PART 77—TUBERCULOSISEnd Part Start Amendment Part
1. The authority citation for part 77 continues to read as follows:End Amendment Part Start Amendment Part
2. In § 77.9, paragraph (b) is revised to read as follows:End Amendment Part
(b) The following are modified accredited advanced zones: All of the State of Michigan except for the zones that comprise those counties or portions of counties in Michigan described in § 77.7(b)(1) and § 77.11(b)(1); and all of the State of Minnesota except for the zones that comprise those counties or portions of counties in Minnesota described in § 77.11(b)(2).
3. In § 77.11, paragraphs (a) and (b) are revised to read as follows:End Amendment Part
(a) The following are modified accredited States: None.
(b) The following are modified accredited zones:
(1) A zone in Michigan that comprises Alcona, Alpena, Antrim, Charlevoix, Cheboygan, Crawford, Emmet, Montmorency, Oscoda, Otsego, and Presque Isle Counties and those portions of Iosco and Ogemaw Counties that are north of the southernmost boundary of the Huron National Forest and the Au Sable State Forest.
(2) Those portions of the Minnesota Counties of Lake of the Woods, Roseau, Marshall, and Beltrami bounded by a line as follows: Beginning in Lake of the Woods County at the intersection of the U.S./Canadian border and the western shoreline of Lake of the Woods; then west along the U.S./Canadian border (crossing into Roseau County) to Roseau County Road 115; then south along Roseau County Road 115 to State Highway 11; then southwest along State Highway 11 to State Highway 32; then south along State Highway 32 (crossing into Marshall County) to Marshall County Road 47/124; then east along Marshall County Road 47/124 to 210th Avenue Northeast; then south along 210th Avenue Northeast and southwest to where the name changes to 200th Avenue Northeast; then south along 200th Avenue Northeast to County Road 121; then south along the western boundary of Agassiz National Wildlife Reserve and along the western boundary of the Elm Lake State Wildlife Management Area to the southwest corner of sec. 21 in T. 155 N., R. 42 W. of the Fifth Prime Meridian; then east along the southern boundary of secs. 21, 22, 23, and 24 in T. 155 N., R. 42 W. and secs. 19 and 20 in T. 155 N., R. 41 W.; then south along the western boundary of secs. 28 and 33 in T. 155 N., R. 41 W.; then continuing south along Marshall County Road 52 to the southern boundary of Marshall County; then east along the southern boundary of Marshall County to the western boundary of Beltrami County (also the boundary of the Red Lake Indian Reservation); then north along the Beltrami County boundary (also the boundary of the Red Lake Indian Reservation) to the northern boundary of the Red Lake Indian Reservation; then east along the northern boundary of the Red Lake Indian Reservation to the southeast corner of sec. 36 in T. 155 N., R. 34 W.; then north along the eastern boundary of Townships 155, 156, 157 (crossing into Lake of the Woods County), 158, 159, 160, and 161 N., R. 34 W., to State Highway 11; then northwest and north along State Highway 11 to County Road 74; then east along County Road 74 to Main Avenue Northeast; then north along Main Avenue Northeast to the northern city limits of Warroad; then east along the Warroad city limits to the shore of Lake of the Woods; then along the shore of Lake of the Woods to the point of beginning.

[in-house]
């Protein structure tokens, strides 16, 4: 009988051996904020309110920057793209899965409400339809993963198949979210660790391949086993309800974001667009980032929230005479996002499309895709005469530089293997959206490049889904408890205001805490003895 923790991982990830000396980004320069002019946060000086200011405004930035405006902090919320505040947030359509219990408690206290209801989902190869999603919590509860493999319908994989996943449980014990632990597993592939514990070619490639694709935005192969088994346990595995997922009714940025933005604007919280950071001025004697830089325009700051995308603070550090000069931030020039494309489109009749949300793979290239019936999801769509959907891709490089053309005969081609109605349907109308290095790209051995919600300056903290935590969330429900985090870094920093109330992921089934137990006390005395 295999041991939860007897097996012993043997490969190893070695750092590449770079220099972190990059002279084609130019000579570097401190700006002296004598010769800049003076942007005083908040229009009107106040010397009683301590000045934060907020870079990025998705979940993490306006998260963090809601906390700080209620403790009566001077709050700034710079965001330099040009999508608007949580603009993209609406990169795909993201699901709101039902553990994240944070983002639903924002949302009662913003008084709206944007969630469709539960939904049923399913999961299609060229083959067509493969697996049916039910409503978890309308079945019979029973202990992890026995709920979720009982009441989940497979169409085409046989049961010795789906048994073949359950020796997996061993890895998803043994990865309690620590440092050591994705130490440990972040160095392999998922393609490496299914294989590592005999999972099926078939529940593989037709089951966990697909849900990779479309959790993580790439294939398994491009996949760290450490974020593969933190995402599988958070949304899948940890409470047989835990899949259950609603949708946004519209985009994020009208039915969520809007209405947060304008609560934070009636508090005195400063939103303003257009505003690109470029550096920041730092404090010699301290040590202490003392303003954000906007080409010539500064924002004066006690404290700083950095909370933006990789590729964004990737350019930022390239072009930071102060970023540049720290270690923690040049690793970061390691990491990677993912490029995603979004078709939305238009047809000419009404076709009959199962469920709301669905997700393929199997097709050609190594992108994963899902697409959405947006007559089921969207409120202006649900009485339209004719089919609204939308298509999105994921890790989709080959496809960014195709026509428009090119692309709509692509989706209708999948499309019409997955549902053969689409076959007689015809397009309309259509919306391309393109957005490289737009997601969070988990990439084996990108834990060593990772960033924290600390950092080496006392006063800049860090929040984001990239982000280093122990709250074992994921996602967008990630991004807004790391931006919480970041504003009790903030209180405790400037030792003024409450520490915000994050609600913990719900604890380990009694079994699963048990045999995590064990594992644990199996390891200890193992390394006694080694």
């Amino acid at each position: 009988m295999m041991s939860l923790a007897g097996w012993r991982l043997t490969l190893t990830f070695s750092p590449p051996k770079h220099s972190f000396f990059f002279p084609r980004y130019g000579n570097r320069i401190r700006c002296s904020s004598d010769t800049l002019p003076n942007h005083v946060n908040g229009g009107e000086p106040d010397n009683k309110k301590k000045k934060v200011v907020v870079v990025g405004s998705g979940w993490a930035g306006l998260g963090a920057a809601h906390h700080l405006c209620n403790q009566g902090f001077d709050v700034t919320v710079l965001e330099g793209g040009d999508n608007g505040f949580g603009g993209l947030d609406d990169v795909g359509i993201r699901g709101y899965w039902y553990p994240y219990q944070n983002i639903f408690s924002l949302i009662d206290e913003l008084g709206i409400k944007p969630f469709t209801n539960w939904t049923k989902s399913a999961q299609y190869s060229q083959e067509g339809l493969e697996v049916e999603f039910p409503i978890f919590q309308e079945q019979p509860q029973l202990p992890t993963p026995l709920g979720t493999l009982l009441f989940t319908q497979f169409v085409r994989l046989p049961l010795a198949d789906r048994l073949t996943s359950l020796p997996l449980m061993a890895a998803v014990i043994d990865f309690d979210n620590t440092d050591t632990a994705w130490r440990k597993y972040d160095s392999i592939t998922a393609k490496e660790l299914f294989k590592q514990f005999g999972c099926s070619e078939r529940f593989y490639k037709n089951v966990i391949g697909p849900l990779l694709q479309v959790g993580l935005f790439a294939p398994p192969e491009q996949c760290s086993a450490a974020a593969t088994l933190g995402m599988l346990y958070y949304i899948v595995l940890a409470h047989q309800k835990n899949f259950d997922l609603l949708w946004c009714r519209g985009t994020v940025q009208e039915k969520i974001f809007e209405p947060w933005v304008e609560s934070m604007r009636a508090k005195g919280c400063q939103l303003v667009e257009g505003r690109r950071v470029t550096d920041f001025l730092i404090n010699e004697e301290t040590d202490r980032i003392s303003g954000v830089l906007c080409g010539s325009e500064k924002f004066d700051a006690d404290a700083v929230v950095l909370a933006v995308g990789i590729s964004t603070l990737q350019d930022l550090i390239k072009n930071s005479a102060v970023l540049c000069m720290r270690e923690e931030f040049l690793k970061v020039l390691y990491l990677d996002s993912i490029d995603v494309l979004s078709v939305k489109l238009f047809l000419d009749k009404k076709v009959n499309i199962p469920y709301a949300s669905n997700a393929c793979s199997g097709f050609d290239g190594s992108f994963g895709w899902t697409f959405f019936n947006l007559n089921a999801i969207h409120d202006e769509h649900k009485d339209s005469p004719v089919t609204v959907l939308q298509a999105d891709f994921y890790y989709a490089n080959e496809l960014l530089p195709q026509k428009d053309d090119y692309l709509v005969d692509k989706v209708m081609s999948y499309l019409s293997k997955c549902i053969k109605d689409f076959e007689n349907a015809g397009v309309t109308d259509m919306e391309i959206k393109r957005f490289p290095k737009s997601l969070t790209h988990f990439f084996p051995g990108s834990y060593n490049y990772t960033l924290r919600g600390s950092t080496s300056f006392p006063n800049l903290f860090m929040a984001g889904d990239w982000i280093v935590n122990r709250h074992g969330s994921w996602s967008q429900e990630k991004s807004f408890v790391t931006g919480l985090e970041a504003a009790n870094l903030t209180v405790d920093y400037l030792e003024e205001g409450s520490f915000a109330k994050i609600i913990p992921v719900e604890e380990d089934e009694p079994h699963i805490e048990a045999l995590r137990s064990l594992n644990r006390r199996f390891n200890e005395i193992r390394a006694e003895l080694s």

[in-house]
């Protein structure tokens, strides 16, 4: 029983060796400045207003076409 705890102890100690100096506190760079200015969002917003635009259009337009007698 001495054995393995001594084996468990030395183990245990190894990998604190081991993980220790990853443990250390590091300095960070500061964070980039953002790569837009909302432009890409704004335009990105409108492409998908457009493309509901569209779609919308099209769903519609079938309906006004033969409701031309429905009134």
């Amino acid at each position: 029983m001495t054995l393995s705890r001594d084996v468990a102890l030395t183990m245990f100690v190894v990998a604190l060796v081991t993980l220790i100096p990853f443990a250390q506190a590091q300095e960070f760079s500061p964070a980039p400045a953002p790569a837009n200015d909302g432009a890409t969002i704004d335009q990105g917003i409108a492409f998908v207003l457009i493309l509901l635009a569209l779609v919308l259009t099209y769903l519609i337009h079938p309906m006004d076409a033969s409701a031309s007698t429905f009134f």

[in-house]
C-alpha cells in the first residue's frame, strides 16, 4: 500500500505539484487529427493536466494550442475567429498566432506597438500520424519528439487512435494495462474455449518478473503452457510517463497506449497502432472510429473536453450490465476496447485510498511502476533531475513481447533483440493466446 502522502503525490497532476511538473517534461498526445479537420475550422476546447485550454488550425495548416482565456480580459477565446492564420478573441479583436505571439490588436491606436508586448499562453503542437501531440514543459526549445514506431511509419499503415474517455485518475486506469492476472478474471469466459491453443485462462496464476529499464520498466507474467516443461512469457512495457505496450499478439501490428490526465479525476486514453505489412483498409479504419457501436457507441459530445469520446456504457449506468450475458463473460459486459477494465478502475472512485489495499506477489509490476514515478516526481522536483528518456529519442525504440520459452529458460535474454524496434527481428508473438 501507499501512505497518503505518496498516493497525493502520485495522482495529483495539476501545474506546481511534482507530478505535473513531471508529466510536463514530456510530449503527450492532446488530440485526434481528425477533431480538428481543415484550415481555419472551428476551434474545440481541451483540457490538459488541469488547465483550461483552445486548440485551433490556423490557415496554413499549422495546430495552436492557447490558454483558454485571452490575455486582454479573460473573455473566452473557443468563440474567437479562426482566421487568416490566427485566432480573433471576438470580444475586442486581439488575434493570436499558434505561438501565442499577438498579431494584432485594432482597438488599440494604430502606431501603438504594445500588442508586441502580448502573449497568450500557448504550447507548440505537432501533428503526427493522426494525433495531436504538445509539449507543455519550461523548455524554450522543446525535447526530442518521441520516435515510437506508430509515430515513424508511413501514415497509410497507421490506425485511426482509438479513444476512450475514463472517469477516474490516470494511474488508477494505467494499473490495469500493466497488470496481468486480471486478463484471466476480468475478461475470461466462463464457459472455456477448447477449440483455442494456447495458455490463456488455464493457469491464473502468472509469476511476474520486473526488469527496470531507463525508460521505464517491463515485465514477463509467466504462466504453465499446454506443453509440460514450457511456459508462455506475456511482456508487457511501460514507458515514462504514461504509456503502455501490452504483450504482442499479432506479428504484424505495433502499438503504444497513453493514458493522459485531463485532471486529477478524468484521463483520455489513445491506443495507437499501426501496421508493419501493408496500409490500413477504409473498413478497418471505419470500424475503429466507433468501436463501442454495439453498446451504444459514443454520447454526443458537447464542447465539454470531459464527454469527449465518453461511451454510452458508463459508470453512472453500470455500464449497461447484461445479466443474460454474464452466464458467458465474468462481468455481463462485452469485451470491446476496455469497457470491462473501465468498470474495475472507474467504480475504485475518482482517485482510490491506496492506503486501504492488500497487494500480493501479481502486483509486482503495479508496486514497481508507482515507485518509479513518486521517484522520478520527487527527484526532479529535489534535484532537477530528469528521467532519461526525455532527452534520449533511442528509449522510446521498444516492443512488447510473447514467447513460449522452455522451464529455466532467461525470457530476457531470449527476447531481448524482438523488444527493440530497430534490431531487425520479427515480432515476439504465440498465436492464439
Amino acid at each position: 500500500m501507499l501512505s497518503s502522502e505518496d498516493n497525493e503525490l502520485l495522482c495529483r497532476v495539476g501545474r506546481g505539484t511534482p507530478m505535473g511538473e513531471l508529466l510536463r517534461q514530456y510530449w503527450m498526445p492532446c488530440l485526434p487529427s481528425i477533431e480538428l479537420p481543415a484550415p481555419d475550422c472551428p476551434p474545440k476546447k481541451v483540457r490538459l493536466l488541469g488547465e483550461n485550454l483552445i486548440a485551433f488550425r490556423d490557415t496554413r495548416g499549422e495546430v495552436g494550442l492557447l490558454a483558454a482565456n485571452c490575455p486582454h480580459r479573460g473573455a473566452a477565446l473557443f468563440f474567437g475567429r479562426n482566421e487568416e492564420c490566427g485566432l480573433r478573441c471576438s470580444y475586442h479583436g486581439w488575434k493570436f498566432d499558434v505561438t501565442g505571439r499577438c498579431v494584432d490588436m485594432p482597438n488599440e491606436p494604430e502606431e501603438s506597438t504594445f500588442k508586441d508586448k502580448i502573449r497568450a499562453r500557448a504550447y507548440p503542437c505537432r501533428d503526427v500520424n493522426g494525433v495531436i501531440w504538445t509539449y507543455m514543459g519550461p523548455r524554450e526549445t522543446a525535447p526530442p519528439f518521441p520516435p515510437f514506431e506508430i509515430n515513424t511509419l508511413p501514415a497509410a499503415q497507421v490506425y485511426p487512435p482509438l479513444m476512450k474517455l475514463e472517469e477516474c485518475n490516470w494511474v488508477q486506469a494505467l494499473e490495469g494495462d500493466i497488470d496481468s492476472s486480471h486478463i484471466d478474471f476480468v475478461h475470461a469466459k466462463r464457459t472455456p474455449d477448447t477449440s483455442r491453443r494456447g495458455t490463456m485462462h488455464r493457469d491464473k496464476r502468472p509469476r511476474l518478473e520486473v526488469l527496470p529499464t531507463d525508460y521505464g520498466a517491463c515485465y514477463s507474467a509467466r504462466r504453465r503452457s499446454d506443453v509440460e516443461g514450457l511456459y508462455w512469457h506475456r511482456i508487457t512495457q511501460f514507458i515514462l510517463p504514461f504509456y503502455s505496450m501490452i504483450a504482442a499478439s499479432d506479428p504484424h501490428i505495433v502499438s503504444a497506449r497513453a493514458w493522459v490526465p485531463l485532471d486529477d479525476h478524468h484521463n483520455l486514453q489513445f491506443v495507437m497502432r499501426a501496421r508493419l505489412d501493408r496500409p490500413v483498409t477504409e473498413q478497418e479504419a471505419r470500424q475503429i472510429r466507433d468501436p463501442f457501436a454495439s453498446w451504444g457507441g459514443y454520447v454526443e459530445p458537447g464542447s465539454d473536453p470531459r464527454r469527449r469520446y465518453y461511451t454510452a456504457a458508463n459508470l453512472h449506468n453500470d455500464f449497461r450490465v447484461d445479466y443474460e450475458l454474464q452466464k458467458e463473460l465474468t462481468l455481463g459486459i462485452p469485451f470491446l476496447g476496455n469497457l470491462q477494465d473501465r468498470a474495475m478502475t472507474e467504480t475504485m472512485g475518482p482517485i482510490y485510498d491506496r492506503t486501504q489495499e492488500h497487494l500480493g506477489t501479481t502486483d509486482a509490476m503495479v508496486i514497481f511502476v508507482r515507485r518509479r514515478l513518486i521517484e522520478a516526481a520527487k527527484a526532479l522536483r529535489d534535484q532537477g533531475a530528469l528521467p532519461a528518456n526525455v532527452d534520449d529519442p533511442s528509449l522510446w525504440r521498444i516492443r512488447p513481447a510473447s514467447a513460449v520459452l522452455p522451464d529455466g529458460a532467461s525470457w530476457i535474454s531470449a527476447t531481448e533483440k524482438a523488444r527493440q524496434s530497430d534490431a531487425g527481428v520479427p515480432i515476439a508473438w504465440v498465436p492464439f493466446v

Done in Washington, DC, this 7th day of October 2008.
Administrator, Animal and Plant Health Inspection Service.
1. 2007 Minnesota Agricultural Statistics, U.S. Department of Agriculture (USDA)/National Agricultural Statistics Service (NASS), Minnesota Department of Agriculture.Back to Citation
2. USDA/Economic Research Service Farm Income: Annual Cash Receipts, 1924-2006; Table 5—Cash Receipts, by commodity groups and selected commodities, Minnesota, 2000-2006.Back to Citation
3. 2002 Census of Agriculture. NASS, USDA.Back to Citation
4. U.S. Food and Drug Administration, Center for Food Safety and Applied Nutrition.Back to Citation
5. USDA/APHIS/Veterinary Services, personal communication.Back to Citation
6. Meat Animals Production, Distribution and Income 2007 Summary. April 2008. Agricultural Statistics Board. NASS, USDA.Back to Citation
[FR Doc. E8-24223 Filed 10-9-08; 8:45 am]